🔴 Amid ongoing Turkish airstrikes, Christians in North and East Syria have gathered for Christmas services, but the streets remain eerily empty, fostering an atmosphere of uncertainty and fear.#Christmas | #Syria | #AirStrike
— MedyaNews (@1MedyaNews) December 25, 2023
The festive spirit in the North and East Syria has been marred by Turkish airstrikes on civilian settlements since Saturday. Christians in the Kurdish-administered areas celebrated Christmas this year against a backdrop of silence and fear, with streets remaining conspicuously empty.
Despite the ongoing attacks, the Christian community in areas such as Al-Hasakah (Hesekê), Qamishli (Qamişlo), Al-Malikiyah (Dêrik), Tell Tamer (Til Temir) and Al-Qahtaniyah (Tirbespiyê) gathered in churches on Sunday and Monday morning to mark the holiday with services.
The Co-Presidency of the Executive Council of the Democratic Autonomous Administration of Northern and Eastern Syria (DAANES) officially declared Christmas Day a public holiday.
While DAANES has taken strong measures to protect religious minorities, an earlier report by Syrians for Truth and Justice (STJ) suggests potential irreversible damage to the Christian community in North and East Syria as memories of Islamic State (ISIS) rule linger.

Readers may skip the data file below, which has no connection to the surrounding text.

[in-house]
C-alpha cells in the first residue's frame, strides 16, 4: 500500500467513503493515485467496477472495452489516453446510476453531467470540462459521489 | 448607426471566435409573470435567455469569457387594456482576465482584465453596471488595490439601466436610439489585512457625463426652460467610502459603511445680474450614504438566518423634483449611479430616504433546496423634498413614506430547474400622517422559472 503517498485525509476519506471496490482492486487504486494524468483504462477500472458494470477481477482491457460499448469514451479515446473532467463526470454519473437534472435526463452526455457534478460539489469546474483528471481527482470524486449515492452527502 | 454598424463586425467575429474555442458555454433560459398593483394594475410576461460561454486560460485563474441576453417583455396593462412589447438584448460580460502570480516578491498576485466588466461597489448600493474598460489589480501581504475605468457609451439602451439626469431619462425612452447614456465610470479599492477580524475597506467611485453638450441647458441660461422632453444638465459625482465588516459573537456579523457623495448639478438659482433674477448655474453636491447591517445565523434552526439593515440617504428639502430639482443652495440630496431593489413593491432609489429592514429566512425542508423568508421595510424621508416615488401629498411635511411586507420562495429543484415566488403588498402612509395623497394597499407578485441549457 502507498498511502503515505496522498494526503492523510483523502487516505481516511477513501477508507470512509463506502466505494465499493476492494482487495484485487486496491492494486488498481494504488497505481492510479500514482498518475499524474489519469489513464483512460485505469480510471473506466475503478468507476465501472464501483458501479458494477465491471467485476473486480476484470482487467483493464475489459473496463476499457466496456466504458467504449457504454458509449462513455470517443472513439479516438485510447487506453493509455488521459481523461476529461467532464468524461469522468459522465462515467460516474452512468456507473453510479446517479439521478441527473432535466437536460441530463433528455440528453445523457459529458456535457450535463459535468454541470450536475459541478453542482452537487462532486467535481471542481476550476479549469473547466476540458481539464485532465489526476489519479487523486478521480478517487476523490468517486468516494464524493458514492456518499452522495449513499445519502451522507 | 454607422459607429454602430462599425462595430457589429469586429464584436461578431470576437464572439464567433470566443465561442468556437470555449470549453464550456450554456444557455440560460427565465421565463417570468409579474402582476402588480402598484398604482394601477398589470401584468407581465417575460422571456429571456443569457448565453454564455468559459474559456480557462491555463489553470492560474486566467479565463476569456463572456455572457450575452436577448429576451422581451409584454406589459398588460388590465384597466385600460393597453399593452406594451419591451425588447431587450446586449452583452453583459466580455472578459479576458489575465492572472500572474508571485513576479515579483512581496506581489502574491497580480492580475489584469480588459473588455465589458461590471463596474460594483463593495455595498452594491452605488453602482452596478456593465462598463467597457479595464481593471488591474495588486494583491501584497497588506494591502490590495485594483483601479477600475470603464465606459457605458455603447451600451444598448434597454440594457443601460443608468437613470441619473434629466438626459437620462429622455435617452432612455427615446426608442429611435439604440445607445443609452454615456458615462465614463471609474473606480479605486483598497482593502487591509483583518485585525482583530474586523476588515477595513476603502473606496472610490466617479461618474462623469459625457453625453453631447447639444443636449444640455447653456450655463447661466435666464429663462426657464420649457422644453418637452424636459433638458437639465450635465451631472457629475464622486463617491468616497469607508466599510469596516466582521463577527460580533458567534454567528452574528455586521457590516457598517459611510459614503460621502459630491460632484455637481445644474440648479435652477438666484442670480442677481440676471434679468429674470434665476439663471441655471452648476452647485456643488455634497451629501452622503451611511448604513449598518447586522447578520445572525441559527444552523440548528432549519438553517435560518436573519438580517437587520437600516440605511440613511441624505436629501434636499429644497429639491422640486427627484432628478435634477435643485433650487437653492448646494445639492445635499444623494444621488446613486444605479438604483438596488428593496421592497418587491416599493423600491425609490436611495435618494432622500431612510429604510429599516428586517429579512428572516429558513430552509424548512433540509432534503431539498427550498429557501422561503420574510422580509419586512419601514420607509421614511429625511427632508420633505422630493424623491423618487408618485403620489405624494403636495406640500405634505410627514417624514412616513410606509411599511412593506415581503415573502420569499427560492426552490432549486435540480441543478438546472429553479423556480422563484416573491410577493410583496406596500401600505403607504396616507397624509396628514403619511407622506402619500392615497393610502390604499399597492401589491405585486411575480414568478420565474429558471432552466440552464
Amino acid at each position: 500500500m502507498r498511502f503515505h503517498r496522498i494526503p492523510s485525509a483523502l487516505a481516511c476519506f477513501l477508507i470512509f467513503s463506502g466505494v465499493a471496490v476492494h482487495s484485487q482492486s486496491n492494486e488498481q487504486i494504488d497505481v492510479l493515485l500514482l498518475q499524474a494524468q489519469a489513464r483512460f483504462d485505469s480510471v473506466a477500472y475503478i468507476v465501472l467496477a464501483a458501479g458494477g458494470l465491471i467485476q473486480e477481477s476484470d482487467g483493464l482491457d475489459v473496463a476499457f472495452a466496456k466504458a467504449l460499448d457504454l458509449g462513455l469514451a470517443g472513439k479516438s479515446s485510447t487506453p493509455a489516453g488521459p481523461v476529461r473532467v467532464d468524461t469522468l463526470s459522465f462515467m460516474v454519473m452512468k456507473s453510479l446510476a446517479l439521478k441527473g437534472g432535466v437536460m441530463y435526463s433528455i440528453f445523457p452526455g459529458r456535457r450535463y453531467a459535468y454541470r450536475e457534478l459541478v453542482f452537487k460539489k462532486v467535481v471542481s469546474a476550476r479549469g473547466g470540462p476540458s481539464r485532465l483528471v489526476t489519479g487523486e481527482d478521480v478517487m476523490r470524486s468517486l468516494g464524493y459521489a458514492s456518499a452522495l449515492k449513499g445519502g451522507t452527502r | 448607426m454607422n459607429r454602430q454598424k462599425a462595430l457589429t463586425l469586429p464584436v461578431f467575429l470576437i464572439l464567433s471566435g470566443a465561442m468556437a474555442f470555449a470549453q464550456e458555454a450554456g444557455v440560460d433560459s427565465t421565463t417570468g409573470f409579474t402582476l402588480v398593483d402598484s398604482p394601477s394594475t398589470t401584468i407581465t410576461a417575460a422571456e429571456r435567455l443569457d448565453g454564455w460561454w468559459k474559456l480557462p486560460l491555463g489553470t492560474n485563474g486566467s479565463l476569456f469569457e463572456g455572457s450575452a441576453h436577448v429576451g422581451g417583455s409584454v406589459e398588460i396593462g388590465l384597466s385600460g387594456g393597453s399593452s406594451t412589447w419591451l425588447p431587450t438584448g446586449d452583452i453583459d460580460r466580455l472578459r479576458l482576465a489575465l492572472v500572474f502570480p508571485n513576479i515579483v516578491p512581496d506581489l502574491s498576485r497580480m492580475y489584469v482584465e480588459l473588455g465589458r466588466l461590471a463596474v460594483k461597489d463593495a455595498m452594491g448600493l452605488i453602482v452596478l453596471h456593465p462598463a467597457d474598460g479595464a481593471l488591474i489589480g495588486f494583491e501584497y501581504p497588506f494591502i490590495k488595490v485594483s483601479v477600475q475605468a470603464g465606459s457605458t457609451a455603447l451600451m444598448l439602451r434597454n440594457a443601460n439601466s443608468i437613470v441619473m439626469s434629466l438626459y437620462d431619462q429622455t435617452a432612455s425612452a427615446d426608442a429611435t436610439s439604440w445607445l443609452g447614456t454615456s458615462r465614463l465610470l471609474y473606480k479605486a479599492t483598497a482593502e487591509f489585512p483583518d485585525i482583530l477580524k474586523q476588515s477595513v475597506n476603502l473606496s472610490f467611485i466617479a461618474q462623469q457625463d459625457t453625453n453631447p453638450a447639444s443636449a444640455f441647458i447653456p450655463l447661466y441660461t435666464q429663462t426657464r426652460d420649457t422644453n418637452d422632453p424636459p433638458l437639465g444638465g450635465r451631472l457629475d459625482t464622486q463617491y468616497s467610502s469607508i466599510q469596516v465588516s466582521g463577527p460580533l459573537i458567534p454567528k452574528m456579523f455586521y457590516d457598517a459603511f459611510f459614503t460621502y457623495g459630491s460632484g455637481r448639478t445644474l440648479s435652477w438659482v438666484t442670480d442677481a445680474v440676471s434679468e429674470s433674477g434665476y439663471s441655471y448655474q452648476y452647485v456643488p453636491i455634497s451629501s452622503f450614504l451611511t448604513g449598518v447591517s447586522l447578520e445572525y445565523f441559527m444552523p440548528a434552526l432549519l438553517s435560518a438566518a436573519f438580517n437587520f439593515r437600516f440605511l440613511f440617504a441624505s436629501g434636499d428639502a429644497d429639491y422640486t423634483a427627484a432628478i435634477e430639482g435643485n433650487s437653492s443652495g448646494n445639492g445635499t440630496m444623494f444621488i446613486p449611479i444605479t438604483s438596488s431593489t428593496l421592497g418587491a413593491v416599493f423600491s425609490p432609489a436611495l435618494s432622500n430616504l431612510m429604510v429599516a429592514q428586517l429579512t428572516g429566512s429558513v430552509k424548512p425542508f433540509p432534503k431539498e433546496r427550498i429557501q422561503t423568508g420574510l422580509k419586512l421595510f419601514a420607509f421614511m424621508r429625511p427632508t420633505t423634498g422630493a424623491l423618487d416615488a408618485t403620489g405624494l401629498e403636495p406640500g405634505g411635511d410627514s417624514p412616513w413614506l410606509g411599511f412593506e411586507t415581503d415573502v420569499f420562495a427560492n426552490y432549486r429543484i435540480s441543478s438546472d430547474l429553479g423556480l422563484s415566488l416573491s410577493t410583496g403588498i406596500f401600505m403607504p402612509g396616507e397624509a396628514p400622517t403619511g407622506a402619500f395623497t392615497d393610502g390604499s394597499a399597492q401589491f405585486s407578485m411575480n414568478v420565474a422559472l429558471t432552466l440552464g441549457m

Under ISIS, Christians in North and East Syria faced persecution, oppression and displacement, including discrimination, violence, mass executions, kidnappings and arrests. Many Christians have sought refuge elsewhere because of the atrocities committed by ISIS.
Ongoing Turkish airstrikes pose a new hurdle for Syria’s Christian community, which makes up eight percent of the population and includes a variety of denominations. Concerns are growing about the lasting impact on the already fragile Christian presence in the region.